The data found men use more crude language and “object references,” like talking about their Xboxes or sick new Jordans. But they aren’t devoid of text-based affection: Apparently, men are more likely to tack on the word “my” when talking about a partner – so they would say “my wife,” or “my girlfriend” when writing about their significant other (the study only concedes this was true of references to “opposite-sex partners,” for the record).
Women, on the other hand, would just say “husband” etc, sans “my.” However, there’s a big caveat to this, because the fairer sex will add descriptors like “amazing” or “her,” meaning we will talk about someone else’s husband and how amazing he is. Men don’t tend to fawn over anybody else’s partner … or their own, for that matter. But they do attribute the “my,” which suggests possessiveness – interpret that as you will.
Age is just a number
Some of the most significant differences in speech surface when you start to look at age. Here are some primary examples, according to the study:
- Between the ages of 13-18, common phrases include “school,” “homework,” and “ugh.”
- Between the ages of 19-22, common phrases include “semester,” “college,” and “register,” as well as “drunk,” “hangover,” and “wasted.”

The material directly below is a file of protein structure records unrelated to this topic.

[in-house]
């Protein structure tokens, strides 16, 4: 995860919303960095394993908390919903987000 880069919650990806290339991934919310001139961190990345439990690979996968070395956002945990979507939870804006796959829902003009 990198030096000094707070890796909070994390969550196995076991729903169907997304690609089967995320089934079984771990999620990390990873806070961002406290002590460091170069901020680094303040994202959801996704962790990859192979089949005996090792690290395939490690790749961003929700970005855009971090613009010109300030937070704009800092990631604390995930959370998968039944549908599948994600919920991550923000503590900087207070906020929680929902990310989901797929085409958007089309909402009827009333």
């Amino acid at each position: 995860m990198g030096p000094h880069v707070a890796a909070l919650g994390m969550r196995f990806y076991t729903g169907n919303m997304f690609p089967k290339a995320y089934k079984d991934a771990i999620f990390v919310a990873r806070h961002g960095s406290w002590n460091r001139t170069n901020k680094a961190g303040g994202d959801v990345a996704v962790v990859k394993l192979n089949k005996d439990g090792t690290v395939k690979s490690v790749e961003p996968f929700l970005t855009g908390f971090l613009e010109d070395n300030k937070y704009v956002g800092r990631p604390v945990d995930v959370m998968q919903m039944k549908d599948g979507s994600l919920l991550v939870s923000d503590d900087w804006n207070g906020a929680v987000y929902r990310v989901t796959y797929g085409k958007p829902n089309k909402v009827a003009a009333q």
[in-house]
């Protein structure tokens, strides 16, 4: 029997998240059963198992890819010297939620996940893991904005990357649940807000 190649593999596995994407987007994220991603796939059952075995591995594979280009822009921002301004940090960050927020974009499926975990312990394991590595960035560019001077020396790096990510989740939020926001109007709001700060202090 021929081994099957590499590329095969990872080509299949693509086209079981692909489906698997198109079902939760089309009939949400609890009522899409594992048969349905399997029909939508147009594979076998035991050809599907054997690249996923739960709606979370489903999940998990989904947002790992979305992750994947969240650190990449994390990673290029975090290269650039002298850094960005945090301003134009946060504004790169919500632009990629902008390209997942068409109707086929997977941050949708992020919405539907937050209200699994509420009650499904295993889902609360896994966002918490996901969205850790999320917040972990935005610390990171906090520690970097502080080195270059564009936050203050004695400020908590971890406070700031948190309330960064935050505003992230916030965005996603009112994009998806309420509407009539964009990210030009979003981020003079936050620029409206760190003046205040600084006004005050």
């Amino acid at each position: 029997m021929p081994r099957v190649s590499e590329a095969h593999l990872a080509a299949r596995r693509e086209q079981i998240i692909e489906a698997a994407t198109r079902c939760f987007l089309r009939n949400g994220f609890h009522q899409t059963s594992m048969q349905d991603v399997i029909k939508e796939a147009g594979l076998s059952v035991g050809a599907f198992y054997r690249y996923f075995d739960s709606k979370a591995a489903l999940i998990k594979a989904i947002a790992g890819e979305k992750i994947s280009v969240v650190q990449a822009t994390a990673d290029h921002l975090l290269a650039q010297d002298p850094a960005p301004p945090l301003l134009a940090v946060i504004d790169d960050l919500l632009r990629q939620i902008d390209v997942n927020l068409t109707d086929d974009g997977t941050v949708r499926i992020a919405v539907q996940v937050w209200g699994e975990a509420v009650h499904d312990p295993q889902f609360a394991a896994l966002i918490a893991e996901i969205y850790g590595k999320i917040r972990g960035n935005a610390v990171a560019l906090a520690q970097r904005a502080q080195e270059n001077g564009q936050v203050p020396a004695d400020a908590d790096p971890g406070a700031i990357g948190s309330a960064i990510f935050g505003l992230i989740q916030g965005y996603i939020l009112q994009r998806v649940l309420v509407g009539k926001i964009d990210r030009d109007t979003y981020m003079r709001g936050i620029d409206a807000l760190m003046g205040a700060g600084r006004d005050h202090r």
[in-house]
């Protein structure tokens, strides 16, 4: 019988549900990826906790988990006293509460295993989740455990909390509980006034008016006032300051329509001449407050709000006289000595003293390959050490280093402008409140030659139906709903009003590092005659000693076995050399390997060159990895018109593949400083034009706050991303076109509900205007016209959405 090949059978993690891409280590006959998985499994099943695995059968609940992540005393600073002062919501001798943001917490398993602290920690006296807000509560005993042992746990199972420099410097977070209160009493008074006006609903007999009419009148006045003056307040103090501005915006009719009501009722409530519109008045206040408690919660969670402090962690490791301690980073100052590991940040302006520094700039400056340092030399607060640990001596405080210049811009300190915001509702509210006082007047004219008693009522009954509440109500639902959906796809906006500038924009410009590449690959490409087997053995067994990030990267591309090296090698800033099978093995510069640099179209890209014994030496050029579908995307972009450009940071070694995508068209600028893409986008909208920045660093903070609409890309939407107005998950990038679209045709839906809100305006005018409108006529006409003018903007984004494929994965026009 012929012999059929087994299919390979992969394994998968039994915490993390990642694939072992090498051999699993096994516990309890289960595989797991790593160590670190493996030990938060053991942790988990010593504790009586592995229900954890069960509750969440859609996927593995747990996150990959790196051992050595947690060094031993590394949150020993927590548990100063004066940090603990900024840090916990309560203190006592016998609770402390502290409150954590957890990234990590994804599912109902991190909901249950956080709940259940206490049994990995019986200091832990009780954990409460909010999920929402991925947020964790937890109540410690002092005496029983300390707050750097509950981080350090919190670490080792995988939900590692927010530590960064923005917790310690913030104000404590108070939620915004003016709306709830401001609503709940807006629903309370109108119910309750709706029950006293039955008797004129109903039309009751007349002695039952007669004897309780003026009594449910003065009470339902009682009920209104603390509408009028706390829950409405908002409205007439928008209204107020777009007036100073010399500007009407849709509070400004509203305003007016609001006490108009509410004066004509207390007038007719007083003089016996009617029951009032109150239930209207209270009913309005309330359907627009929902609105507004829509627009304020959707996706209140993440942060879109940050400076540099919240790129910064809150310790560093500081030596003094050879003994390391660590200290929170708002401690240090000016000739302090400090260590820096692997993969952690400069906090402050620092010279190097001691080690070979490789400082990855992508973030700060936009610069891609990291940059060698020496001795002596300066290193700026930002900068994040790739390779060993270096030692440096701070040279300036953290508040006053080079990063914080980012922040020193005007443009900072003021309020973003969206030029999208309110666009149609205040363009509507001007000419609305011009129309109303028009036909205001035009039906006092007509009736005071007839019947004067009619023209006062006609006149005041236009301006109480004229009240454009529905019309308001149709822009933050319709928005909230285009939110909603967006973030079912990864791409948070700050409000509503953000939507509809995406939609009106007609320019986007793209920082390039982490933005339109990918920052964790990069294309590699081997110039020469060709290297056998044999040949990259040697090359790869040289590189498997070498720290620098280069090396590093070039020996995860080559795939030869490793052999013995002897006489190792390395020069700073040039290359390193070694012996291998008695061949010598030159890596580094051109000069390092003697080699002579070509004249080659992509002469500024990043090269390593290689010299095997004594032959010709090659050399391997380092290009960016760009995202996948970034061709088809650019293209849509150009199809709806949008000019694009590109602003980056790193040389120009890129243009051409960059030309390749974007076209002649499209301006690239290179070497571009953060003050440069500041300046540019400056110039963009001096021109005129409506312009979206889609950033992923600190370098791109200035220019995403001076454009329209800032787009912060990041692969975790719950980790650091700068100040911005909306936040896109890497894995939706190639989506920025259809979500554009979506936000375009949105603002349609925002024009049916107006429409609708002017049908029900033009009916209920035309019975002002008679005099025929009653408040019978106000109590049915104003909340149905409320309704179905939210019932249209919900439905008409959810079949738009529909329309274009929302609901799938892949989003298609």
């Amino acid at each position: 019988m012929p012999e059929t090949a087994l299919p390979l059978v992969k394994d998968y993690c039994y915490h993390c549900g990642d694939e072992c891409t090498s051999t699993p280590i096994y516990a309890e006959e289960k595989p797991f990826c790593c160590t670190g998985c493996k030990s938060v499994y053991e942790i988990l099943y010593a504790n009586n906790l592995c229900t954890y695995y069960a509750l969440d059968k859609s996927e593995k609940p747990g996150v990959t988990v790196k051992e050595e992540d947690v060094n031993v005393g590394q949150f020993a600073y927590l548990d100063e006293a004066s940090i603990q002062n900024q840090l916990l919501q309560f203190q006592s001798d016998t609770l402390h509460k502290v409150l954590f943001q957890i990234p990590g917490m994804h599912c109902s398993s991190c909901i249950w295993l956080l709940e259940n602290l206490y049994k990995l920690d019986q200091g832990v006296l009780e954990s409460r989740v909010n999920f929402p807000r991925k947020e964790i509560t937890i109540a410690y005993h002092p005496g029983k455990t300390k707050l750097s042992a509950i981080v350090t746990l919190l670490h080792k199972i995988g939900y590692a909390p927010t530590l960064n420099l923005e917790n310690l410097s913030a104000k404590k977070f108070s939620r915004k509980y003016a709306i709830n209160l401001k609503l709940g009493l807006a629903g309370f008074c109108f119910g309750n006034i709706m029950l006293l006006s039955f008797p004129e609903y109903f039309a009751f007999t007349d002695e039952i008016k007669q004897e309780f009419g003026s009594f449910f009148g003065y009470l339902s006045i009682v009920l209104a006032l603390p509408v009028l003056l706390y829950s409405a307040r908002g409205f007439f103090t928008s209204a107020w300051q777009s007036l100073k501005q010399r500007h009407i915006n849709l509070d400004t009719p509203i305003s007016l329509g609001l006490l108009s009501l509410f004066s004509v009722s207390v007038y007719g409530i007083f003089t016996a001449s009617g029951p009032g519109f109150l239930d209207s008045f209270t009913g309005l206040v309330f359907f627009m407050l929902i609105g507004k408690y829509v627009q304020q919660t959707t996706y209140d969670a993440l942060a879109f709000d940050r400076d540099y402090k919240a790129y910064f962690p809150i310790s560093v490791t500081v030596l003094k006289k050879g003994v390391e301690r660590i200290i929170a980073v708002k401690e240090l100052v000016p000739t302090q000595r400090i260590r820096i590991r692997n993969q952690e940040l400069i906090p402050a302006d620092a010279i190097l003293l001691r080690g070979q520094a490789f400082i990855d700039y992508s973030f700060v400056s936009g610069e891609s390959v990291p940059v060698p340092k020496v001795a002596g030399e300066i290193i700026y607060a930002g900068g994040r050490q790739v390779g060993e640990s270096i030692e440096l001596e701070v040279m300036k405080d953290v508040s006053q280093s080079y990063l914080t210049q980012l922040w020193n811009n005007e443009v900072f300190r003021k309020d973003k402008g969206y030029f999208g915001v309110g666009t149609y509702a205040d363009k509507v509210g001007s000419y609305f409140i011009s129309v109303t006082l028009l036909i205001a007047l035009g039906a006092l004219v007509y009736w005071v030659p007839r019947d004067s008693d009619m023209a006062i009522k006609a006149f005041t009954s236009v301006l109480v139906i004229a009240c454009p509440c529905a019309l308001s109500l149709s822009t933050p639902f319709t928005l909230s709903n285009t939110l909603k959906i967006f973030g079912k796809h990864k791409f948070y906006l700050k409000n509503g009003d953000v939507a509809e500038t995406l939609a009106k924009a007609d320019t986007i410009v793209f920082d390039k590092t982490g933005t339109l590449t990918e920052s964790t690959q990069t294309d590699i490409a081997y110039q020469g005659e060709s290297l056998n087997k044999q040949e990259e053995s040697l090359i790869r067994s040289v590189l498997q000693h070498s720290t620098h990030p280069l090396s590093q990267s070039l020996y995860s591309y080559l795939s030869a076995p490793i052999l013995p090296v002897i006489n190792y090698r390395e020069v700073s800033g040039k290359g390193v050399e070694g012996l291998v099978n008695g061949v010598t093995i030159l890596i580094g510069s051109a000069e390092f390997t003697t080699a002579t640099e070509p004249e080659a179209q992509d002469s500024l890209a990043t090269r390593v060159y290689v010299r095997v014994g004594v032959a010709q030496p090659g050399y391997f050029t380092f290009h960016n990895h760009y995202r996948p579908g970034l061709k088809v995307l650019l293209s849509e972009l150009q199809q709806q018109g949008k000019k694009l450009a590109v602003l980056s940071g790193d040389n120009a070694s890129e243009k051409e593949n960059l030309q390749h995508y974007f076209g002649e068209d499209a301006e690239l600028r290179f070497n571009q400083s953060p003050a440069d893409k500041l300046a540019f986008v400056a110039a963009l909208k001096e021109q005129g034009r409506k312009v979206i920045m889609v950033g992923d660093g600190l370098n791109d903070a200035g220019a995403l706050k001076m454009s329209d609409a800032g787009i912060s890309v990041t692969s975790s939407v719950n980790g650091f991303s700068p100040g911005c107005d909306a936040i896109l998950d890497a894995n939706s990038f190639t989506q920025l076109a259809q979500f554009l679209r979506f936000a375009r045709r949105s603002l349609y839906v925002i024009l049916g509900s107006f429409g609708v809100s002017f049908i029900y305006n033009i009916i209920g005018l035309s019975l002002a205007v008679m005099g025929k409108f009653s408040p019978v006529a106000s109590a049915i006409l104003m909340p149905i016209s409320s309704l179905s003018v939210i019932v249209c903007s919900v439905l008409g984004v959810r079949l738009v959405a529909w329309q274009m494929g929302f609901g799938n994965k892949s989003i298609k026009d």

Don’t worry, though, fellow mid-20 somethings: We talk about drinking, too. Except for us, it’s a little mellower. Words like “beer,” “drinking,” and “ale” surface for our age group.
The researchers say that mostly what’s observable across the ages is a natural progression. When we’re younger, we post about school, then college, then work, then family – a predictable pattern. As we get older, certain words start coming up more that indicate relationships are increasingly important to us – ie., “son,” “daughter,” “father,” “mother.”
Also, horrifyingly, the word “we” starts showing up a lot more after age 22, and “I” decreases. I think I can speak for my generation when I say this is one of the easiest and most annoying conventions of speech to slip into.
But it’s not necessarily the obnoxious couples out there updating you about their fireside weekend chill sessions or pumpkin patch excursions (plus 18 photos of their two year old inside a pumpkin – it doesn’t look just like those Anne Geddes photos, psychos). “We take this as a proxy for social integration, suggesting the increasing important of friendships and relationships as people age.” So the overuse of “we” means that post-22 year olds are spending more time investing in all relationships, not just with our (shudder) lovers.